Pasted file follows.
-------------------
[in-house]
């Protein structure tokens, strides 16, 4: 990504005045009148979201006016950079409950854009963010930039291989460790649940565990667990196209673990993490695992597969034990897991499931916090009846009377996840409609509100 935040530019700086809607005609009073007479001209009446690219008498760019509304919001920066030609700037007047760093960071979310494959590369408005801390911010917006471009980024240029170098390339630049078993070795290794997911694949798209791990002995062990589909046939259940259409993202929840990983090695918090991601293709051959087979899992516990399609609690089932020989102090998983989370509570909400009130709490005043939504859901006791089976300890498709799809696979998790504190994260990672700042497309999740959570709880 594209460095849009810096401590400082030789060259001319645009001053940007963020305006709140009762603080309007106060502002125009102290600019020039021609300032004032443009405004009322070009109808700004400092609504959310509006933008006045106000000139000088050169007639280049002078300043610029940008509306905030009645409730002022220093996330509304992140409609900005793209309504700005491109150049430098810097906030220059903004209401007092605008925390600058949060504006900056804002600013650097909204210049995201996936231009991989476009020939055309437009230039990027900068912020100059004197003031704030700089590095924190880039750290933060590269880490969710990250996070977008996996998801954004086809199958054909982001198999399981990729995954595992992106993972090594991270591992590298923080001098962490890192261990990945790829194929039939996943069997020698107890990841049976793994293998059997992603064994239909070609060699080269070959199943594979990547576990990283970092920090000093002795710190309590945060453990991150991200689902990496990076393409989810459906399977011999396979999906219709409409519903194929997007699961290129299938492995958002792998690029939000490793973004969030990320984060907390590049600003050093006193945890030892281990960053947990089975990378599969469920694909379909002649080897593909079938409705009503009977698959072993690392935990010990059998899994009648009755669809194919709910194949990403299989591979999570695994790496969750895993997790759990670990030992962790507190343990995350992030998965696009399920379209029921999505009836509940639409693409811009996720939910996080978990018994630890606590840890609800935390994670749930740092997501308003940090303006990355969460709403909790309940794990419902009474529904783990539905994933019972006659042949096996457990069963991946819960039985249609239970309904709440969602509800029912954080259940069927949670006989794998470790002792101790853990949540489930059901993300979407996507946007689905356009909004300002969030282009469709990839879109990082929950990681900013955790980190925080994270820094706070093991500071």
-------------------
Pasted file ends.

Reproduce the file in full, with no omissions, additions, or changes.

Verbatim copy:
[in-house]
């Protein structure tokens, strides 16, 4: 990504005045009148979201006016950079409950854009963010930039291989460790649940565990667990196209673990993490695992597969034990897991499931916090009846009377996840409609509100 935040530019700086809607005609009073007479001209009446690219008498760019509304919001920066030609700037007047760093960071979310494959590369408005801390911010917006471009980024240029170098390339630049078993070795290794997911694949798209791990002995062990589909046939259940259409993202929840990983090695918090991601293709051959087979899992516990399609609690089932020989102090998983989370509570909400009130709490005043939504859901006791089976300890498709799809696979998790504190994260990672700042497309999740959570709880 594209460095849009810096401590400082030789060259001319645009001053940007963020305006709140009762603080309007106060502002125009102290600019020039021609300032004032443009405004009322070009109808700004400092609504959310509006933008006045106000000139000088050169007639280049002078300043610029940008509306905030009645409730002022220093996330509304992140409609900005793209309504700005491109150049430098810097906030220059903004209401007092605008925390600058949060504006900056804002600013650097909204210049995201996936231009991989476009020939055309437009230039990027900068912020100059004197003031704030700089590095924190880039750290933060590269880490969710990250996070977008996996998801954004086809199958054909982001198999399981990729995954595992992106993972090594991270591992590298923080001098962490890192261990990945790829194929039939996943069997020698107890990841049976793994293998059997992603064994239909070609060699080269070959199943594979990547576990990283970092920090000093002795710190309590945060453990991150991200689902990496990076393409989810459906399977011999396979999906219709409409519903194929997007699961290129299938492995958002792998690029939000490793973004969030990320984060907390590049600003050093006193945890030892281990960053947990089975990378599969469920694909379909002649080897593909079938409705009503009977698959072993690392935990010990059998899994009648009755669809194919709910194949990403299989591979999570695994790496969750895993997790759990670990030992962790507190343990995350992030998965696009399920379209029921999505009836509940639409693409811009996720939910996080978990018994630890606590840890609800935390994670749930740092997501308003940090303006990355969460709403909790309940794990419902009474529904783990539905994933019972006659042949096996457990069963991946819960039985249609239970309904709440969602509800029912954080259940069927949670006989794998470790002792101790853990949540489930059901993300979407996507946007689905356009909004300002969030282009469709990839879109990082929950990681900013955790980190925080994270820094706070093991500071």